Gardens are simultaneously a material and a spiritual undertaking. That’s hard for scientists, so fully brainwashed by Cartesian dualism, to grasp. “Well, how would you know it’s love and not just good soil?” she asks. “Where’s the evidence? What are the key elements for detecting loving behavior?”

That’s easy. No one would doubt that I love my children, and even a quantitative social psychologist would find no fault with my list of loving behaviors:

• nurturing health and well-being
• protection from harm
• encouraging individual growth and development
• desire to be together
• generous sharing of resources
• working together for a common goal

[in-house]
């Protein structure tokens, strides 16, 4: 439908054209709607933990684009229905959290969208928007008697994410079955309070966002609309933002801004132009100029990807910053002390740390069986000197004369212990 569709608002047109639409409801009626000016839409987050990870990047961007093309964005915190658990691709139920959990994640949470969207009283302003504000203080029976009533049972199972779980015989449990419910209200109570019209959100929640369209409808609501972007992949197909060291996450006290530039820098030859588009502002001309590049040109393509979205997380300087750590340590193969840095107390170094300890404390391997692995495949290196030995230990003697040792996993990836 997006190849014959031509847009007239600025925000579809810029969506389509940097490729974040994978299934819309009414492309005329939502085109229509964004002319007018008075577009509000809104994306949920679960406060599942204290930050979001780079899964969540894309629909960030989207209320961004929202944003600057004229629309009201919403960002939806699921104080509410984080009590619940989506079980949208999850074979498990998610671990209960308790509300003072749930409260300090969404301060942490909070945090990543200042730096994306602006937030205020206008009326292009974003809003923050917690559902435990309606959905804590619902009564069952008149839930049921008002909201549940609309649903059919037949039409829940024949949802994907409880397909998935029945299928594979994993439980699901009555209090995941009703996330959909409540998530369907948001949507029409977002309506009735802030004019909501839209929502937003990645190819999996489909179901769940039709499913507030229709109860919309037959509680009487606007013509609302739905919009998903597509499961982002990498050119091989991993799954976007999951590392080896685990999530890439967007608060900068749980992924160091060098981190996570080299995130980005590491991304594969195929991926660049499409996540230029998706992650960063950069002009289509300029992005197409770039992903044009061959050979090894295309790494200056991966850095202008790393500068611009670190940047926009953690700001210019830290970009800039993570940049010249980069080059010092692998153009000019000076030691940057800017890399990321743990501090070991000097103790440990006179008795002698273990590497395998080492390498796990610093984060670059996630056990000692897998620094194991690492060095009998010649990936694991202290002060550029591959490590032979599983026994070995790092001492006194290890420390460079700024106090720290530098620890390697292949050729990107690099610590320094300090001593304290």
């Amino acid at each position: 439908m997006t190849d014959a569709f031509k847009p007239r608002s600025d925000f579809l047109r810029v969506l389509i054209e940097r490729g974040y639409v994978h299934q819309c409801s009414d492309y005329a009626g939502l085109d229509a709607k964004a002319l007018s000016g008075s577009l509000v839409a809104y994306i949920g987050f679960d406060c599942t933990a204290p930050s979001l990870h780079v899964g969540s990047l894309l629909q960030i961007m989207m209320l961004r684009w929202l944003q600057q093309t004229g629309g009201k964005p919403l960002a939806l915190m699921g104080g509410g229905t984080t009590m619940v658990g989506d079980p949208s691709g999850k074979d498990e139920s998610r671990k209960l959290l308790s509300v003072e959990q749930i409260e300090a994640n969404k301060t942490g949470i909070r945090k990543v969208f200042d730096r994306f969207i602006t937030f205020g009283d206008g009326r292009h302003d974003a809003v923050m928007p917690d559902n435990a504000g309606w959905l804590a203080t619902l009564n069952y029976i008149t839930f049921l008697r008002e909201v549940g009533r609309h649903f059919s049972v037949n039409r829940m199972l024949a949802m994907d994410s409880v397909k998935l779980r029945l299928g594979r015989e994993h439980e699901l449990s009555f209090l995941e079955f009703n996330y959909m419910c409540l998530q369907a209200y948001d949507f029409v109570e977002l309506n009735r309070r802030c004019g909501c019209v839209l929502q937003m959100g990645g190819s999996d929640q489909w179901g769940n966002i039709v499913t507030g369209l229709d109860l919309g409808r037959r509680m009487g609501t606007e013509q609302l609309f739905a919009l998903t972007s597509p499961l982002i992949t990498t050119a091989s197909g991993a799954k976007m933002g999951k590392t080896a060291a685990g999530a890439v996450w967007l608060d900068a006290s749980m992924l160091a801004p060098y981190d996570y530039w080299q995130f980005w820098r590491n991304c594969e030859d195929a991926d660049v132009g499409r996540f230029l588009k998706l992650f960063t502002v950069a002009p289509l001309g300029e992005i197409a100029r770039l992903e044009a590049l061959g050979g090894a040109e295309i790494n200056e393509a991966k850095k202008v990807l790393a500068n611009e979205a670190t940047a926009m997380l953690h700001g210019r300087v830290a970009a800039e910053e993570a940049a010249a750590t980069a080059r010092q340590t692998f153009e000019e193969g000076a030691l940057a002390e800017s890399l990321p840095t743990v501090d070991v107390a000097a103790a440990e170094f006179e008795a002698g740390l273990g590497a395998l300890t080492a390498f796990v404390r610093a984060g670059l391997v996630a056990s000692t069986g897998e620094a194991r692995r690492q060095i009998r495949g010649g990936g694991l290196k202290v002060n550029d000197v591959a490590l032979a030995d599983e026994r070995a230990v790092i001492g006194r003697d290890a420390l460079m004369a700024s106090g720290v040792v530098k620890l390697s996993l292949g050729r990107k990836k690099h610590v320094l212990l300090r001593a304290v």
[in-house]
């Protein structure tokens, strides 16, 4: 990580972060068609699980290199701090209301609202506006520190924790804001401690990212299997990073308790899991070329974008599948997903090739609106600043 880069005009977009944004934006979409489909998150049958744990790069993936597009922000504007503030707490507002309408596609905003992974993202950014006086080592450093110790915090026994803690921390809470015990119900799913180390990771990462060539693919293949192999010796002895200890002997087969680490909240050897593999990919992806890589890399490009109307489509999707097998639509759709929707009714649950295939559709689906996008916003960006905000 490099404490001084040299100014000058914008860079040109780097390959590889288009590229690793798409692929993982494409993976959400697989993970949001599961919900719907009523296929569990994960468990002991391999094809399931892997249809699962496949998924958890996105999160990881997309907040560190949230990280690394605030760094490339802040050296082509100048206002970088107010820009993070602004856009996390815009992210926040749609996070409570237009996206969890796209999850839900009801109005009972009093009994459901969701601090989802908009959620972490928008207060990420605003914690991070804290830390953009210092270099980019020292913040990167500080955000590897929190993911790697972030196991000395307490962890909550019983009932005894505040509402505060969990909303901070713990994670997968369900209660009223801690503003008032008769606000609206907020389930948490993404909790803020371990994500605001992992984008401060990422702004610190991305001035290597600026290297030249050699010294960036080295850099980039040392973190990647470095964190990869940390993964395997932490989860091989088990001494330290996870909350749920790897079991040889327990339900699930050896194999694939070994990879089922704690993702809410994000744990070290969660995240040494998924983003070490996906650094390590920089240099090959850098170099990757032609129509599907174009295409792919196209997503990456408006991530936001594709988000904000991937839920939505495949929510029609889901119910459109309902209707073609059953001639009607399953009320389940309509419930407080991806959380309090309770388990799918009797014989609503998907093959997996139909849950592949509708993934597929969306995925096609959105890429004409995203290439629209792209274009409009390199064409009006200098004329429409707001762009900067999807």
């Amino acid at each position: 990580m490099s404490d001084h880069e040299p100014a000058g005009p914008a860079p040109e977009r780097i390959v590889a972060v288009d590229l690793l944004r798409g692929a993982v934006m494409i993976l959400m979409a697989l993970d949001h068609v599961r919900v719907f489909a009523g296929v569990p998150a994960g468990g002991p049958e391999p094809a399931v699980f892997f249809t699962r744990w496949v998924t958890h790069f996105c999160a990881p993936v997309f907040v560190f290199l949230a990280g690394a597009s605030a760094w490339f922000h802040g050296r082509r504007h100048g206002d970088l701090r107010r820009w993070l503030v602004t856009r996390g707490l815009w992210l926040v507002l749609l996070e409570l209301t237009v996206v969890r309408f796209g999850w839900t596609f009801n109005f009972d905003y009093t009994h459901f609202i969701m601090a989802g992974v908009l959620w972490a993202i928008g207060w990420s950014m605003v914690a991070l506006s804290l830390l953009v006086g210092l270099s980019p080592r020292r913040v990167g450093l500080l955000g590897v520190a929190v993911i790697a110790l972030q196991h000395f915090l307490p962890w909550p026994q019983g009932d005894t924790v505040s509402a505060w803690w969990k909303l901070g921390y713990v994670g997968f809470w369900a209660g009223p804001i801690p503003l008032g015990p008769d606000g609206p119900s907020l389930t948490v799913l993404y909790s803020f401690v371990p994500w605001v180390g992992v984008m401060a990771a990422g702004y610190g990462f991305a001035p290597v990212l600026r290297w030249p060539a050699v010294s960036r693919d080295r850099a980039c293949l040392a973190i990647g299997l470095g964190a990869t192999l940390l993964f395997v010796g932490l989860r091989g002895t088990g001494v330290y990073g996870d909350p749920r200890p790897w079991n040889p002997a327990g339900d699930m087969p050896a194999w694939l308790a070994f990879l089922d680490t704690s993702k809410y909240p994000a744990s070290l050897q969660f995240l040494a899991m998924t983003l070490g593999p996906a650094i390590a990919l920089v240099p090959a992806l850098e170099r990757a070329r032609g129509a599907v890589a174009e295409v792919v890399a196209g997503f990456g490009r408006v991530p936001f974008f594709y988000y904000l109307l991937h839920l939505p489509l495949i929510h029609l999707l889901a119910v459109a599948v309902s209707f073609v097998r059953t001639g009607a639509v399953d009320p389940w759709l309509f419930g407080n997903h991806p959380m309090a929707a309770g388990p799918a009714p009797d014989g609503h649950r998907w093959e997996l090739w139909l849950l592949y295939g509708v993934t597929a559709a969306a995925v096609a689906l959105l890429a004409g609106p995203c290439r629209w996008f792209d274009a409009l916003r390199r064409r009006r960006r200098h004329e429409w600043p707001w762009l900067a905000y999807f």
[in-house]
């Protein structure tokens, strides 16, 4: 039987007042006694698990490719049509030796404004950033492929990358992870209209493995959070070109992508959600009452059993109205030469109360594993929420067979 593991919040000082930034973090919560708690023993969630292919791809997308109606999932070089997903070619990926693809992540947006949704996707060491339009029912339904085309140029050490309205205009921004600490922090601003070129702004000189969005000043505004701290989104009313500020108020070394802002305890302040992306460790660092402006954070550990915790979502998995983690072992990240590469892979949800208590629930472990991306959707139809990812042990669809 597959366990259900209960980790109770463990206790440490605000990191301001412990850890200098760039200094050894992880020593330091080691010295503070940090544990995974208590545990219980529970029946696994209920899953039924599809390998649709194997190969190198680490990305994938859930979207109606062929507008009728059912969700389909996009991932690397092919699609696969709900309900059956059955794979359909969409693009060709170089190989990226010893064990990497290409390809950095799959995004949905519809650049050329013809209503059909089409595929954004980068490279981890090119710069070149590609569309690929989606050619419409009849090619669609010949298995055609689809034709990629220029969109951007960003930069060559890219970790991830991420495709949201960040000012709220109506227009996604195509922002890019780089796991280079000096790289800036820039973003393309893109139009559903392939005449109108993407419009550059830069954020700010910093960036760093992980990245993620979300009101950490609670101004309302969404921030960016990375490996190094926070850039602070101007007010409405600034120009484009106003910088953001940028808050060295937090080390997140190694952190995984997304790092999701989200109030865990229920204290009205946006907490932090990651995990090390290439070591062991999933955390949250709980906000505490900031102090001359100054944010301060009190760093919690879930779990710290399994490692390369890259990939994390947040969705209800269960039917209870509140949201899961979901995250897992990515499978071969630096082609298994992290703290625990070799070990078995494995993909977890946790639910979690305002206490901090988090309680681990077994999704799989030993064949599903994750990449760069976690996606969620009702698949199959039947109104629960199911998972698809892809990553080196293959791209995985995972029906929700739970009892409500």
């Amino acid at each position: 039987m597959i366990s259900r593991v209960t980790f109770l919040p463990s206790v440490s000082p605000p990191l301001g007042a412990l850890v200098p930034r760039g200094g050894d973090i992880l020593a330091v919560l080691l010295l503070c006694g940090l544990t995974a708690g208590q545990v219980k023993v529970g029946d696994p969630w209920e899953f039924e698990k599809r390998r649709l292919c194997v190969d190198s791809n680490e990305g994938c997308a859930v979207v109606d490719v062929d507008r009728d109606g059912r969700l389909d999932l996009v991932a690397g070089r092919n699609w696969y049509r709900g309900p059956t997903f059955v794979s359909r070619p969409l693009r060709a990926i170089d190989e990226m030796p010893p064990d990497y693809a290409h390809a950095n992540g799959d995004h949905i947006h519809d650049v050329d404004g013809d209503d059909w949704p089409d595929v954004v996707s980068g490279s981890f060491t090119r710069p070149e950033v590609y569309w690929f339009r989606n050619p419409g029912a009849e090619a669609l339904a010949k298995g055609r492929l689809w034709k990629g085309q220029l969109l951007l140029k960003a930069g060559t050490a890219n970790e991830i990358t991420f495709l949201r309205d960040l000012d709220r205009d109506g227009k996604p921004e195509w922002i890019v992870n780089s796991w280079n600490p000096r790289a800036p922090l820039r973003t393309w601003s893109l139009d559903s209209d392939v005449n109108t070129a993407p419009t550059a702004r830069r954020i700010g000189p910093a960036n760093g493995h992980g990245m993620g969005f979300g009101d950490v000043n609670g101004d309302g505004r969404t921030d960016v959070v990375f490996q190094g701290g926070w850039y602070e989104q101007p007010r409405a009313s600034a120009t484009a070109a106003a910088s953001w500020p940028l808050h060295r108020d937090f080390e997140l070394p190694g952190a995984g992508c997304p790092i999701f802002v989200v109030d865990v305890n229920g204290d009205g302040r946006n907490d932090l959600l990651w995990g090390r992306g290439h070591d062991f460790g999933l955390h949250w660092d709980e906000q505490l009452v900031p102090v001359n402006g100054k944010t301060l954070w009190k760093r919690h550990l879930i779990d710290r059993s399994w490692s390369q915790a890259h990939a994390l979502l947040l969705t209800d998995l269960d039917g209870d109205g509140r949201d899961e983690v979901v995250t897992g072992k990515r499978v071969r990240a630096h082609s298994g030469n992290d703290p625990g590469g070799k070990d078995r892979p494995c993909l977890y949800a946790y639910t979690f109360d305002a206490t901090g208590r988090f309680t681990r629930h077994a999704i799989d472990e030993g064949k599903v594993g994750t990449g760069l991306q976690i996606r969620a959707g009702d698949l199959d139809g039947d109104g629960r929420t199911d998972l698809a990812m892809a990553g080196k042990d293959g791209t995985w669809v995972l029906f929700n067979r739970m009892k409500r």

• celebration of shared values
• interdependence
• sacrifice by one for the other
• creation of beauty

If we observed these behaviors between humans, we would say, “She loves that person.” You might also observe these actions between a person and a bit of carefully tended ground and say, “She loves that garden.” Why then, seeing this list, would you not make the leap to say that the garden loves her back?

The exchange between plants and people has shaped the evolutionary history of both.

Excerpt from Braiding Sweetgrass by Robin Kimmerer